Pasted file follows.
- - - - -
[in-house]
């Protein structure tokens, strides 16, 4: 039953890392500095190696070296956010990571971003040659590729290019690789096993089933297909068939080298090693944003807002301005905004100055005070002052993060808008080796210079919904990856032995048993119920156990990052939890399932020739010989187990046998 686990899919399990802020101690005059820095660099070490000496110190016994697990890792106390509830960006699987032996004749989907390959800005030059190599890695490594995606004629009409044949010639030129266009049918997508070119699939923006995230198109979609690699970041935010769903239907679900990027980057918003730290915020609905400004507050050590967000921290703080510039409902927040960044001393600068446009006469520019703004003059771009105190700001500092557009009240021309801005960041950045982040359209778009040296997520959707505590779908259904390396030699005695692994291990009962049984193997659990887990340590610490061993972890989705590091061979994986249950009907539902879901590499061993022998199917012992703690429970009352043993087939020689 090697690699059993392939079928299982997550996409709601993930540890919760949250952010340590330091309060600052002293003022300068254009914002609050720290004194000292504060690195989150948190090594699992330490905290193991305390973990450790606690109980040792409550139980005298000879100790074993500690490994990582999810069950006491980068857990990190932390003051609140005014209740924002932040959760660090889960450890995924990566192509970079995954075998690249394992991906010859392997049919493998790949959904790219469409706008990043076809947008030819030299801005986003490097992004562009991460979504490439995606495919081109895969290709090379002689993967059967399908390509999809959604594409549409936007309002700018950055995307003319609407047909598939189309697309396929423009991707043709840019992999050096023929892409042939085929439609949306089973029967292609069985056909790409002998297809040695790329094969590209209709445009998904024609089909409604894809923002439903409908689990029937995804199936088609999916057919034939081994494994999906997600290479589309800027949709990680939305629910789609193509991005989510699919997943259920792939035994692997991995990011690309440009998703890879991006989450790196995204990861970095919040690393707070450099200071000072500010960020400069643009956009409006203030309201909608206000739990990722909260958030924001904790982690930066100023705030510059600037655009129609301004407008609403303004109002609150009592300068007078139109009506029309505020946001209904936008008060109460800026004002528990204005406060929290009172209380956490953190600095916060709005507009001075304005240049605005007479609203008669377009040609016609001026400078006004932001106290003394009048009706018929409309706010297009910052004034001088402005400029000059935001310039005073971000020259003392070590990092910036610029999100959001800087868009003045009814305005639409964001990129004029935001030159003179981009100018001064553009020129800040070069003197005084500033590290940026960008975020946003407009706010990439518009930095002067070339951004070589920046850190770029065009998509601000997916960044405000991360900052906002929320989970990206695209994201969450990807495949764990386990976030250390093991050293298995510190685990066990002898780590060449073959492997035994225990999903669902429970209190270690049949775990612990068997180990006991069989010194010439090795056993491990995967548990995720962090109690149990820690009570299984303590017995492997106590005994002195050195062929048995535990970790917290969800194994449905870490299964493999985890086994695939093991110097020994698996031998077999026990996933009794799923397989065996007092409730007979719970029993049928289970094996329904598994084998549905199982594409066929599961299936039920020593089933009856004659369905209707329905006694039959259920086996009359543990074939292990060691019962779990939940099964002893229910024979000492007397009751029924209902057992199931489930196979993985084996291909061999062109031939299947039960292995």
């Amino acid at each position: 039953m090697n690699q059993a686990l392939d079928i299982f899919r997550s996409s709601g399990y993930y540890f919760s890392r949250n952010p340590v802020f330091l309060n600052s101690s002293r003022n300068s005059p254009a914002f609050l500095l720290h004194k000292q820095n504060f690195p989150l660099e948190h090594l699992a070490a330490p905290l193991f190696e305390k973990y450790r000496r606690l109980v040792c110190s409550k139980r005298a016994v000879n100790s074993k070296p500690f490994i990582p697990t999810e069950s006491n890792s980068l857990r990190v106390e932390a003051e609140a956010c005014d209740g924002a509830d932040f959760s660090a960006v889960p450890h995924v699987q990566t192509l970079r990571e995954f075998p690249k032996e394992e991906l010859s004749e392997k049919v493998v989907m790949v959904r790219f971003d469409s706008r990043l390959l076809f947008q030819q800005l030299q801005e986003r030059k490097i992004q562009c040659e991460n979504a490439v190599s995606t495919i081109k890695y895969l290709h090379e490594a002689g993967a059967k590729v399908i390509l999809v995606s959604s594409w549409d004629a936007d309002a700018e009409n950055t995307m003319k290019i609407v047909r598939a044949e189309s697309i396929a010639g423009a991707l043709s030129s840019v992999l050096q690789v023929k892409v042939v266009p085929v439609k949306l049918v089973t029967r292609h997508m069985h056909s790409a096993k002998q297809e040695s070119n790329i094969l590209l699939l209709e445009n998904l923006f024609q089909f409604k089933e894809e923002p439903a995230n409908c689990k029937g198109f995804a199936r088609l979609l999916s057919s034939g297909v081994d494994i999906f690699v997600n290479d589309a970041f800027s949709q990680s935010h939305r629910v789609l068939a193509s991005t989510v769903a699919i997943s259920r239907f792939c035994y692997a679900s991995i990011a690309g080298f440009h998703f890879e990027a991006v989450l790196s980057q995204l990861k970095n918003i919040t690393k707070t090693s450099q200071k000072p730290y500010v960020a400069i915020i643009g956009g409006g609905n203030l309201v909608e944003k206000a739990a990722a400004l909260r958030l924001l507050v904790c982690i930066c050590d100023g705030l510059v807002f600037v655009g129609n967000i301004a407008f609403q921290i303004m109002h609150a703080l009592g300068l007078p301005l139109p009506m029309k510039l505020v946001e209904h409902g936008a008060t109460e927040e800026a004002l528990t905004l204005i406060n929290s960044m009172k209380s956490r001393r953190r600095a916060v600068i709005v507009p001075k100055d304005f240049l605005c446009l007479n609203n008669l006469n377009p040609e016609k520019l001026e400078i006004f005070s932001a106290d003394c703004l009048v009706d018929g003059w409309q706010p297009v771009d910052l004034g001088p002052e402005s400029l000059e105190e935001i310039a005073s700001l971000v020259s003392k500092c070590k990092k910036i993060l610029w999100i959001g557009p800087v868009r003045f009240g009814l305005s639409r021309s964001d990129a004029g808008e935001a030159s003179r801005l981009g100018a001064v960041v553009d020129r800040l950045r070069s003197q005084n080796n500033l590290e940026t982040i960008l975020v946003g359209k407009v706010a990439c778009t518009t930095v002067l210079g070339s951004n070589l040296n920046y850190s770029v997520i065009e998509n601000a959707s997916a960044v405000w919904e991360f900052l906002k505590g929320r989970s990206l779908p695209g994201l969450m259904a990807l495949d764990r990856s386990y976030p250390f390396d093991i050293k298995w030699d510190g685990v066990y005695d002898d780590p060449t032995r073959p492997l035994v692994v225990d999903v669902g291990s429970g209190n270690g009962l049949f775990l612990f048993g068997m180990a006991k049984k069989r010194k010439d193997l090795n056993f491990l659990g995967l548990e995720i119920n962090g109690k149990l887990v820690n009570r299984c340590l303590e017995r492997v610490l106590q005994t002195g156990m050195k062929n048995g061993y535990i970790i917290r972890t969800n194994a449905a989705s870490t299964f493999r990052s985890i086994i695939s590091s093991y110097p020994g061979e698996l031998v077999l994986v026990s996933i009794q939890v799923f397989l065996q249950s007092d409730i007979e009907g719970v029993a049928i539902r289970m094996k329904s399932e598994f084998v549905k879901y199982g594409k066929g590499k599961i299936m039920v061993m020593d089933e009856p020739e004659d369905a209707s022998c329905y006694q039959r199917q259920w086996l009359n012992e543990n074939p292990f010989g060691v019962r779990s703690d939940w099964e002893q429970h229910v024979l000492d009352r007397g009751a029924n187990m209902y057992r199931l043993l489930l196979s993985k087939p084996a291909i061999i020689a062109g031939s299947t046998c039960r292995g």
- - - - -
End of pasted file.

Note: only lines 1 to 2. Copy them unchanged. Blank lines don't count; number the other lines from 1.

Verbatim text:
[in-house]
């Protein structure tokens, strides 16, 4: 039953890392500095190696070296956010990571971003040659590729290019690789096993089933297909068939080298090693944003807002301005905004100055005070002052993060808008080796210079919904990856032995048993119920156990990052939890399932020739010989187990046998 686990899919399990802020101690005059820095660099070490000496110190016994697990890792106390509830960006699987032996004749989907390959800005030059190599890695490594995606004629009409044949010639030129266009049918997508070119699939923006995230198109979609690699970041935010769903239907679900990027980057918003730290915020609905400004507050050590967000921290703080510039409902927040960044001393600068446009006469520019703004003059771009105190700001500092557009009240021309801005960041950045982040359209778009040296997520959707505590779908259904390396030699005695692994291990009962049984193997659990887990340590610490061993972890989705590091061979994986249950009907539902879901590499061993022998199917012992703690429970009352043993087939020689 090697690699059993392939079928299982997550996409709601993930540890919760949250952010340590330091309060600052002293003022300068254009914002609050720290004194000292504060690195989150948190090594699992330490905290193991305390973990450790606690109980040792409550139980005298000879100790074993500690490994990582999810069950006491980068857990990190932390003051609140005014209740924002932040959760660090889960450890995924990566192509970079995954075998690249394992991906010859392997049919493998790949959904790219469409706008990043076809947008030819030299801005986003490097992004562009991460979504490439995606495919081109895969290709090379002689993967059967399908390509999809959604594409549409936007309002700018950055995307003319609407047909598939189309697309396929423009991707043709840019992999050096023929892409042939085929439609949306089973029967292609069985056909790409002998297809040695790329094969590209209709445009998904024609089909409604894809923002439903409908689990029937995804199936088609999916057919034939081994494994999906997600290479589309800027949709990680939305629910789609193509991005989510699919997943259920792939035994692997991995990011690309440009998703890879991006989450790196995204990861970095919040690393707070450099200071000072500010960020400069643009956009409006203030309201909608206000739990990722909260958030924001904790982690930066100023705030510059600037655009129609301004407008609403303004109002609150009592300068007078139109009506029309505020946001209904936008008060109460800026004002528990204005406060929290009172209380956490953190600095916060709005507009001075304005240049605005007479609203008669377009040609016609001026400078006004932001106290003394009048009706018929409309706010297009910052004034001088402005400029000059935001310039005073971000020259003392070590990092910036610029999100959001800087868009003045009814305005639409964001990129004029935001030159003179981009100018001064553009020129800040070069003197005084500033590290940026960008975020946003407009706010990439518009930095002067070339951004070589920046850190770029065009998509601000997916960044405000991360900052906002929320989970990206695209994201969450990807495949764990386990976030250390093991050293298995510190685990066990002898780590060449073959492997035994225990999903669902429970209190270690049949775990612990068997180990006991069989010194010439090795056993491990995967548990995720962090109690149990820690009570299984303590017995492997106590005994002195050195062929048995535990970790917290969800194994449905870490299964493999985890086994695939093991110097020994698996031998077999026990996933009794799923397989065996007092409730007979719970029993049928289970094996329904598994084998549905199982594409066929599961299936039920020593089933009856004659369905209707329905006694039959259920086996009359543990074939292990060691019962779990939940099964002893229910024979000492007397009751029924209902057992199931489930196979993985084996291909061999062109031939299947039960292995």